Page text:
In the United States, 587,000 new small businesses open their doors on average each year. The bad news is only half survive five years. And when you reach ten years, that proportion drops to one-third. But, there are ways to increase your odds of survival. Having a mentor has been shown to be a sign of success. Here are five reasons why.
3 Tips to Find a Business Mentor | Brian Tracy
Why is having a business mentor important?
Having a business mentor is crucial because they can give you advice on the relevant industries. Your industry or field-specific management experience is something that business mentors have. You learn additional tactics and strategies from a business mentor that you won’t learn in school.
A business mentor offers practical suggestions and career guidance. Using your mentor’s career journey as an example will help you picture your own future because most mentors have faced comparable difficulties and set comparable goals.
You might run into concerns or questions as your business expands that you need to address. A business mentor offers you practical guidance based on their own experience.
What is a business mentor?
A business mentor is an accomplished expert in your field who can offer you helpful direction and advice. They set an exemplary example for you, mentor you, and assist you in achieving your professional goals. They act as advisors by offering insightful feedback on how you are running your company and what you can do to expand.
A business mentor frequently has prior management or ownership experience. They have years of experience in their field, and they are skilled at managing and leading others. They can give you invaluable insight into leadership and entrepreneurship due to their industry experience. Having once been mentors themselves, many mentors are familiar with the mentor-mentee relationship.
Business mentors dont receive monetary compensation from the relationship. They offer you advice because they are equally passionate about business or your particular field.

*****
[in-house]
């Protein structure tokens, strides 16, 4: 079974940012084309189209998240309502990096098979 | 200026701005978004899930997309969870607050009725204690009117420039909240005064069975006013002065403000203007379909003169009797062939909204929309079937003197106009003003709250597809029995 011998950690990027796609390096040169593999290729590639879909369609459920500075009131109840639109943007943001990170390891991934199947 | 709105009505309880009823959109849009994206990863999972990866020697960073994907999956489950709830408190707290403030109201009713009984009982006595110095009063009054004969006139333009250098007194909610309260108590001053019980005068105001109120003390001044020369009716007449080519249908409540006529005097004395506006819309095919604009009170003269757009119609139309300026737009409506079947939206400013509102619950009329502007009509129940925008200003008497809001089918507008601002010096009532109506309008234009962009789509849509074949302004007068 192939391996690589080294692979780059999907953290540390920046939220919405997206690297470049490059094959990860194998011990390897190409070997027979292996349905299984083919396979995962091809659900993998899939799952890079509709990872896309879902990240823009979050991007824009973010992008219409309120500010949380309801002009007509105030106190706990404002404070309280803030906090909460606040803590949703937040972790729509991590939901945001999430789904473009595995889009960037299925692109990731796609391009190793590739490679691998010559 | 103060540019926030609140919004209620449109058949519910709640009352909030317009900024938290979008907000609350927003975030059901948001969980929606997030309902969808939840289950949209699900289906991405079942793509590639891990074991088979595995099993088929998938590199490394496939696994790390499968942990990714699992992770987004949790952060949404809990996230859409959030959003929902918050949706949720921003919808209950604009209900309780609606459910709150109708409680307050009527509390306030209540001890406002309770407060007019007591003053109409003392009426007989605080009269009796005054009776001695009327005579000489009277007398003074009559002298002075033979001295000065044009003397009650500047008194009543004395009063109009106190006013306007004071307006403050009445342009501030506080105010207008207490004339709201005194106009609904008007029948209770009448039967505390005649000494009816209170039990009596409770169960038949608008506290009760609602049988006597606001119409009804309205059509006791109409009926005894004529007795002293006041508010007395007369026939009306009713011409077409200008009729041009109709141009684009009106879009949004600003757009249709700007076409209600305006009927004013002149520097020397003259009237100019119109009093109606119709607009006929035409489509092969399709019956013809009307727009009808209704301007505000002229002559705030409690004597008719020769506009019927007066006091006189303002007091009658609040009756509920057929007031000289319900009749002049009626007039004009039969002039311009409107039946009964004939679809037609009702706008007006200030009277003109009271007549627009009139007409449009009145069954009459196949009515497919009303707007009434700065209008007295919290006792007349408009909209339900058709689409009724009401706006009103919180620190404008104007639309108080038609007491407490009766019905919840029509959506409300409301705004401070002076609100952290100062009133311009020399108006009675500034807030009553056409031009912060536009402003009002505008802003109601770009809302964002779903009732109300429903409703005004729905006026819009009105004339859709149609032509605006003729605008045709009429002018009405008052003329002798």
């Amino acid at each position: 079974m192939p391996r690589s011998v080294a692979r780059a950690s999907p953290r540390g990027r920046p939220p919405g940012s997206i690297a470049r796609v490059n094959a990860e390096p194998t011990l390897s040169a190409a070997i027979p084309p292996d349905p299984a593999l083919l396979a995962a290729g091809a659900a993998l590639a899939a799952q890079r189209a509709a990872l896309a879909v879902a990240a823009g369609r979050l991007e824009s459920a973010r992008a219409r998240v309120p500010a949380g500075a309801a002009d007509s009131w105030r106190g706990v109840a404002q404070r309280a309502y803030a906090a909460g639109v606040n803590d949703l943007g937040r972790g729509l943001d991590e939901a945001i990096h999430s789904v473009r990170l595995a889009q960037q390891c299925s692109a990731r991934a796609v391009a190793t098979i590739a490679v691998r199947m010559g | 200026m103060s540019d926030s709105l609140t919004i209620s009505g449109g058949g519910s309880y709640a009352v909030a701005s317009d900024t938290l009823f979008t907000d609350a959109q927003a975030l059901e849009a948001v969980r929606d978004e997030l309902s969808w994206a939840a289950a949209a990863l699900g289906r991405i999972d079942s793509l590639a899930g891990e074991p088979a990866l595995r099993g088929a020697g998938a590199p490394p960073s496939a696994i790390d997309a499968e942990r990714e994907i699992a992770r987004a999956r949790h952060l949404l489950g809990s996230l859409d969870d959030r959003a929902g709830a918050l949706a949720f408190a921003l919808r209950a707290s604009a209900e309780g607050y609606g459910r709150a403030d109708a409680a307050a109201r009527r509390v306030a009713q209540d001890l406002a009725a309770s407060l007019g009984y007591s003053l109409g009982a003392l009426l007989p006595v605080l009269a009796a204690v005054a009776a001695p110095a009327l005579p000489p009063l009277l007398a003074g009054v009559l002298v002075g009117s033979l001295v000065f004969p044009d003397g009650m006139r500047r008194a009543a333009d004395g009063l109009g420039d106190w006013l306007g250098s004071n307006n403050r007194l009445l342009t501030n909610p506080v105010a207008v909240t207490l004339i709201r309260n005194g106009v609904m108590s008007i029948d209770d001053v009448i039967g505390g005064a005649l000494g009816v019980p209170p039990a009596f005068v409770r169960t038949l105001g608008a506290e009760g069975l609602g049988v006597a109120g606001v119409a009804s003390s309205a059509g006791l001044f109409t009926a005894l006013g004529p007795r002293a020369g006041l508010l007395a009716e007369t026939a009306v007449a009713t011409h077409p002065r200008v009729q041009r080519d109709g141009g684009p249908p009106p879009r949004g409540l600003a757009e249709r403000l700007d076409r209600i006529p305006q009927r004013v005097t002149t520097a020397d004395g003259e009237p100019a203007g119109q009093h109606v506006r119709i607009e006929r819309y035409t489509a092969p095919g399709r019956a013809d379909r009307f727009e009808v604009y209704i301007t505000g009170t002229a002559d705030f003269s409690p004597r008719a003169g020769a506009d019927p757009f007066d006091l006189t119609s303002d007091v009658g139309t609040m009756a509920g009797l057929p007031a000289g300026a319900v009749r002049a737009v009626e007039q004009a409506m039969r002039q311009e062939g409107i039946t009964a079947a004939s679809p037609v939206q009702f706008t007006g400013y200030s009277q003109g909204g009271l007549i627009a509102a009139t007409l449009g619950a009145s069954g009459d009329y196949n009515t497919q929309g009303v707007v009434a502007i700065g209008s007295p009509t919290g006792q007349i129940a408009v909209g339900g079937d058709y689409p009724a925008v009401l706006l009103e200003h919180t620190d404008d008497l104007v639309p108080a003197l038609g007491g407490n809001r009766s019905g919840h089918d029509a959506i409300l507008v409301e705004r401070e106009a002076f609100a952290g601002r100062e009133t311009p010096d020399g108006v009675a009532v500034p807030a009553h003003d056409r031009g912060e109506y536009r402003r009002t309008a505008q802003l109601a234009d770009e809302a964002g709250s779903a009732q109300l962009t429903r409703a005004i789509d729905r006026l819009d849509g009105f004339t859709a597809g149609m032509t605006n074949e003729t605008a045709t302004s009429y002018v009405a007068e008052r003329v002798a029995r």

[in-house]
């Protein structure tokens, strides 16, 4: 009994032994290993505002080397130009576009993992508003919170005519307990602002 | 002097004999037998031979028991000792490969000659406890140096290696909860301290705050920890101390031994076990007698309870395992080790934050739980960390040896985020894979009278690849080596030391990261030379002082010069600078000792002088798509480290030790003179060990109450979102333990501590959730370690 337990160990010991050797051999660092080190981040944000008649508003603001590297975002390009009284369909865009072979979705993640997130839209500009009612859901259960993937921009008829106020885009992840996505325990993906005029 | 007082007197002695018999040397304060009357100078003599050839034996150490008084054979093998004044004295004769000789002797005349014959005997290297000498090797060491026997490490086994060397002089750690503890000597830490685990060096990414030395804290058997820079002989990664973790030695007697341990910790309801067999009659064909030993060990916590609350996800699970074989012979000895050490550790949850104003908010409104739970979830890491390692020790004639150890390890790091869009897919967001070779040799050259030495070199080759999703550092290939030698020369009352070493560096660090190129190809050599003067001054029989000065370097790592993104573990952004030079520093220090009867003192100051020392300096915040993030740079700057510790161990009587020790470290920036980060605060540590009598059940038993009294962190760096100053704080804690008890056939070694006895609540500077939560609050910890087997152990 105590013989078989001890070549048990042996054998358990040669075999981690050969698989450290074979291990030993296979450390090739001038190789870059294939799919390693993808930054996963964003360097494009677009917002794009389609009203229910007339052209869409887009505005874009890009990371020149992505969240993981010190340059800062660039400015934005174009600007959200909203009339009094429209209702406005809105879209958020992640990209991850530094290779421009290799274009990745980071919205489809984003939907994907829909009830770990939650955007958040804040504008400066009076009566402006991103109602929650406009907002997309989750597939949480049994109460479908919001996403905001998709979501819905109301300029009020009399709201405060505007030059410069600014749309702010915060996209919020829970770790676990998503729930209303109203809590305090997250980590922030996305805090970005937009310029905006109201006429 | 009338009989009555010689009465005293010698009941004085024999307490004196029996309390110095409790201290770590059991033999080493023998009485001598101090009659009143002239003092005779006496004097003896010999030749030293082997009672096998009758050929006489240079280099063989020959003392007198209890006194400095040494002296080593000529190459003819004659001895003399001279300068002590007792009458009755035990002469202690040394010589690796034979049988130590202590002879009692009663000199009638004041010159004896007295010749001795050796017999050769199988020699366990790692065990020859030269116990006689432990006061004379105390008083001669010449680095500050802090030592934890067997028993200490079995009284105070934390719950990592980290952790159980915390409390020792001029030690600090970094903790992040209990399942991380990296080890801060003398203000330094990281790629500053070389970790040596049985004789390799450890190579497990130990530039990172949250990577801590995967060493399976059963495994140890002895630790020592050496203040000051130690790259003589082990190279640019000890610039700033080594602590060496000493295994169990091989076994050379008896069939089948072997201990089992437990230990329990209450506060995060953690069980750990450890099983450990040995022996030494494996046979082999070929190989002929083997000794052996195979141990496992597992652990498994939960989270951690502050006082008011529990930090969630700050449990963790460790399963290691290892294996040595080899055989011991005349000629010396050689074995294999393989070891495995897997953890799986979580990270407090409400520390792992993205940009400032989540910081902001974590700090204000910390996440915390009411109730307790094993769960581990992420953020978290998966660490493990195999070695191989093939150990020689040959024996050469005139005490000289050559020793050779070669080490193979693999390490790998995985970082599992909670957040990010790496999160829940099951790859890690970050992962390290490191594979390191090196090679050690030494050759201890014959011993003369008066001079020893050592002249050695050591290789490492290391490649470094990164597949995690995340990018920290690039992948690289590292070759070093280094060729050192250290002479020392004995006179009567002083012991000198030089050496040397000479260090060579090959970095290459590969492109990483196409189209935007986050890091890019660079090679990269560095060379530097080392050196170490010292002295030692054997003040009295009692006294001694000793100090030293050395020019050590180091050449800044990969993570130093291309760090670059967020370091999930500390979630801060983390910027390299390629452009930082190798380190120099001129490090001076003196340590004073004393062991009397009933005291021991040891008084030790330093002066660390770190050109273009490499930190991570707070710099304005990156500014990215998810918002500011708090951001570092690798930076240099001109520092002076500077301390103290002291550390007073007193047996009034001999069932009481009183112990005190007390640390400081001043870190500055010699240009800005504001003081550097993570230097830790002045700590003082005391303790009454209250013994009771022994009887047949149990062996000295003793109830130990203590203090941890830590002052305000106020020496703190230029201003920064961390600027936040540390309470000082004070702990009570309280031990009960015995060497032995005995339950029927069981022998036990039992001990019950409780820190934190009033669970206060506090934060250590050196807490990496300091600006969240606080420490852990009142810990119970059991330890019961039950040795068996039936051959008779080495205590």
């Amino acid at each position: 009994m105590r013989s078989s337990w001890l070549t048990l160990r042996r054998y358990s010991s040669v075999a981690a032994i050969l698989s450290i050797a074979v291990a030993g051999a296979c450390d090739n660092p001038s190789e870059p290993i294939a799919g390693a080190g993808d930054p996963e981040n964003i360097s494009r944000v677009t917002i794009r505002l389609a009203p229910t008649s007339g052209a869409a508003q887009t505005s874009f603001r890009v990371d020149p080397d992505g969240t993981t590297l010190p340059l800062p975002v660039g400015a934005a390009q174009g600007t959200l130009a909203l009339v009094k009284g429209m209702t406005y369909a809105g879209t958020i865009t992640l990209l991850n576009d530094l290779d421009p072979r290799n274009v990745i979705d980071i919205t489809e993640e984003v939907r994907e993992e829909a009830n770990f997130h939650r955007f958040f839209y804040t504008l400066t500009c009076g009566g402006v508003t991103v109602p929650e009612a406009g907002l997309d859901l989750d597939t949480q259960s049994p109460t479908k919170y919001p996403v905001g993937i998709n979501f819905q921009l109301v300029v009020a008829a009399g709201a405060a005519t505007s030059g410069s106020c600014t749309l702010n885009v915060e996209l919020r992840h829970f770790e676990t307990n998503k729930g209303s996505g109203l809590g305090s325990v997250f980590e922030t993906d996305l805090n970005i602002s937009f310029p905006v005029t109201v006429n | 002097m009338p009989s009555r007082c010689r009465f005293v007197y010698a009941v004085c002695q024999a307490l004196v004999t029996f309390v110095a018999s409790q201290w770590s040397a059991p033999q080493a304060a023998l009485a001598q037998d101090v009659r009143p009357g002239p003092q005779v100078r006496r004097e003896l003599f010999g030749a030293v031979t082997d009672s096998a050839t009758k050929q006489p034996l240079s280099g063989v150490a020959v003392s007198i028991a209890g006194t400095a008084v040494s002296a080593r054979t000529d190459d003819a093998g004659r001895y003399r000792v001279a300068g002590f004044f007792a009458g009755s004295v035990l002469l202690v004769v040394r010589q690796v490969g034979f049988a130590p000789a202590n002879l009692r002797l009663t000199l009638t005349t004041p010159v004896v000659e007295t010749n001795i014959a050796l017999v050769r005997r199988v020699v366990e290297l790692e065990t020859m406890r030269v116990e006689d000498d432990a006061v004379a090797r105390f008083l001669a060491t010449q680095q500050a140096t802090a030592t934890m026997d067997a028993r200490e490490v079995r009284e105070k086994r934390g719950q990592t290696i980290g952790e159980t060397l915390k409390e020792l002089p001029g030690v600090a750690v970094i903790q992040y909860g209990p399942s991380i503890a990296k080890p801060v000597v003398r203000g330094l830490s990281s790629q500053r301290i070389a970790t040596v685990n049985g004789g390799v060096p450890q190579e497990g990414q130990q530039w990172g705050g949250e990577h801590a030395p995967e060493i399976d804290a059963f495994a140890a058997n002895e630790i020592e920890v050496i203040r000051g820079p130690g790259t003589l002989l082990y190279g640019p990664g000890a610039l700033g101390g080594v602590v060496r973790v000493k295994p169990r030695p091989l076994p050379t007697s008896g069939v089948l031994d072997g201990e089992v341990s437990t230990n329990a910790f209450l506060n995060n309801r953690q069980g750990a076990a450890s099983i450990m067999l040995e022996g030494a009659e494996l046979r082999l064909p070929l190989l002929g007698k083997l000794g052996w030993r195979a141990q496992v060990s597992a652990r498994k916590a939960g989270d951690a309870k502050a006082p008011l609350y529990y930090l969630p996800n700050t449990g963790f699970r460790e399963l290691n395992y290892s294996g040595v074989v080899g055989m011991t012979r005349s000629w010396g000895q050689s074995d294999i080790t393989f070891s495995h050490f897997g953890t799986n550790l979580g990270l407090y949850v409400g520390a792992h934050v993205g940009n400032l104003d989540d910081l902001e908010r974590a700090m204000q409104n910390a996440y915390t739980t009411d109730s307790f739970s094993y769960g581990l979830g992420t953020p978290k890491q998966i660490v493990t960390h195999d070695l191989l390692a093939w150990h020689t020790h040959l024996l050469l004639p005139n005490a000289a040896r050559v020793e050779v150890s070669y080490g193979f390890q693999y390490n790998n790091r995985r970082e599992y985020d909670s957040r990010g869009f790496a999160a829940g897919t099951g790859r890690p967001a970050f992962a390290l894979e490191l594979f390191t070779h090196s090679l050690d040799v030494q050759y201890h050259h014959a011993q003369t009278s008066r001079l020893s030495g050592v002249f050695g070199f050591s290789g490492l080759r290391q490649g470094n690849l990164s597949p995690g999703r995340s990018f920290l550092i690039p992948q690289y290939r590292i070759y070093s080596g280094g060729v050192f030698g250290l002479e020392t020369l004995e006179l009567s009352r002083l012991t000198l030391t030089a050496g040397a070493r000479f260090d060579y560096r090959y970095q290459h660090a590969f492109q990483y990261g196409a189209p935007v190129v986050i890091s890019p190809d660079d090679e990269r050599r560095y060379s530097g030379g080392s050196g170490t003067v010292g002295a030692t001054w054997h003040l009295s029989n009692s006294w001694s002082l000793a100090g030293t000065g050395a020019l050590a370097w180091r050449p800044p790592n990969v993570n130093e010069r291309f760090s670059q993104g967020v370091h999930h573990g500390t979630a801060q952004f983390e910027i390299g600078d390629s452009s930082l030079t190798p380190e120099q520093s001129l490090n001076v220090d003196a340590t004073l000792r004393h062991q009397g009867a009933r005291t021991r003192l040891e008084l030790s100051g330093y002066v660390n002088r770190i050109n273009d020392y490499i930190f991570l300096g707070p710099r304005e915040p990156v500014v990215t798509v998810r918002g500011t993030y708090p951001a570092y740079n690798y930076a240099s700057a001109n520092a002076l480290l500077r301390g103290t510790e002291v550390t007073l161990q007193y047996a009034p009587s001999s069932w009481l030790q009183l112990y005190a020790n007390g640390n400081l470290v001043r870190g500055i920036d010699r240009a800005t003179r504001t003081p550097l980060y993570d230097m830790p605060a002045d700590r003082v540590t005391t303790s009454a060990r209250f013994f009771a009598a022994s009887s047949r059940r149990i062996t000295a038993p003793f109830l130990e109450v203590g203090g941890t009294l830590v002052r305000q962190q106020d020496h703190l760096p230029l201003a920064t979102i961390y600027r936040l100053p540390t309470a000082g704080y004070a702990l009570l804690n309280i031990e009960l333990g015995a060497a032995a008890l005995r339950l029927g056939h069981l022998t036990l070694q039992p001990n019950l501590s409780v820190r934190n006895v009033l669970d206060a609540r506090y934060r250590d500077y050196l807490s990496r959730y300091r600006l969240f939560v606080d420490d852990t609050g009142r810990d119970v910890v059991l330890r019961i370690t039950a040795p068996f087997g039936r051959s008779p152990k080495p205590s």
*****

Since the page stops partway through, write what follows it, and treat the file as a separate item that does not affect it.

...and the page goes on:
How to find a business mentor
It takes a lot of networking and professional conversations to find a business mentor. Finding a mentor can be done in a variety of ways, including through informal get-togethers or formal networking occasions. Consider taking these steps to find your business mentor.
1. Establish what you need in a mentor
A mentor addresses gaps you find in your professional development. They educate you on ideas you might not be aware of or provide advice you might not have heard. Therefore, identifying your needs first is a great way to ensure that you find a good mentor. Think about your career priorities and where you most need assistance. One of your objectives, for instance, might be to land a job with a higher salary. It might be a good idea for you to find a mentor who has made significant financial strides.
2. Network with professionals
The best way to meet other business people is through networking, which is also very beneficial when looking for a mentor. In order to network, you must ask several people about their professional background, abilities, and accomplishments. You have more options for potential mentors as you interact with more people and have more fruitful conversations. In particular, make connections with potential mentors in your industry to find someone who can help you with your business ideas.
3. Attend events and meetups